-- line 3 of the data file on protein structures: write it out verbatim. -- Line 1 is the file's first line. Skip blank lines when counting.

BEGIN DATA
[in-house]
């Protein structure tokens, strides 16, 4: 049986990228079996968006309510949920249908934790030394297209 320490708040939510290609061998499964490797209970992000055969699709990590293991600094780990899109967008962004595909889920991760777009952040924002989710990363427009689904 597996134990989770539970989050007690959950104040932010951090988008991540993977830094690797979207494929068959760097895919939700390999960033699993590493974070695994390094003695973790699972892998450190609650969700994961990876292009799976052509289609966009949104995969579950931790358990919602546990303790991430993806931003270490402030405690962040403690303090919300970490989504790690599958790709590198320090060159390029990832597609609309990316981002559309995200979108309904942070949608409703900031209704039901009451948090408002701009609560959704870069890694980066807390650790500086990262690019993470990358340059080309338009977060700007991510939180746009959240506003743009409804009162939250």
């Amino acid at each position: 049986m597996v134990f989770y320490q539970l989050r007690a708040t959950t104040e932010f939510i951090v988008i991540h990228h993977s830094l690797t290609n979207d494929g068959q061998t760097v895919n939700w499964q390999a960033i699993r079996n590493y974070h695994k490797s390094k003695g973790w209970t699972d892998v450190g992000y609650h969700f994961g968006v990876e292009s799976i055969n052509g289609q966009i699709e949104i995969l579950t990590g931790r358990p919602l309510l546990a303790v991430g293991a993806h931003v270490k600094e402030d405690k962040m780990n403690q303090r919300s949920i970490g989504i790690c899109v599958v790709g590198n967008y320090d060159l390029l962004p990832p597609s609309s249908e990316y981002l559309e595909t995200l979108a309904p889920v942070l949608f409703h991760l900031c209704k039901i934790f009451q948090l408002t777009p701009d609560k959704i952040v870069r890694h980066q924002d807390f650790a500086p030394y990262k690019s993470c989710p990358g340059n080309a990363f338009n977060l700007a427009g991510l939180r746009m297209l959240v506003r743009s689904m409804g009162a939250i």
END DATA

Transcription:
């Amino acid at each position: 049986m597996v134990f989770y320490q539970l989050r007690a708040t959950t104040e932010f939510i951090v988008i991540h990228h993977s830094l690797t290609n979207d494929g068959q061998t760097v895919n939700w499964q390999a960033i699993r079996n590493y974070h695994k490797s390094k003695g973790w209970t699972d892998v450190g992000y609650h969700f994961g968006v990876e292009s799976i055969n052509g289609q966009i699709e949104i995969l579950t990590g931790r358990p919602l309510l546990a303790v991430g293991a993806h931003v270490k600094e402030d405690k962040m780990n403690q303090r919300s949920i970490g989504i790690c899109v599958v790709g590198n967008y320090d060159l390029l962004p990832p597609s609309s249908e990316y981002l559309e595909t995200l979108a309904p889920v942070l949608f409703h991760l900031c209704k039901i934790f009451q948090l408002t777009p701009d609560k959704i952040v870069r890694h980066q924002d807390f650790a500086p030394y990262k690019s993470c989710p990358g340059n080309a990363f338009n977060l700007a427009g991510l939180r746009m297209l959240v506003r743009s689904m409804g009162a939250i």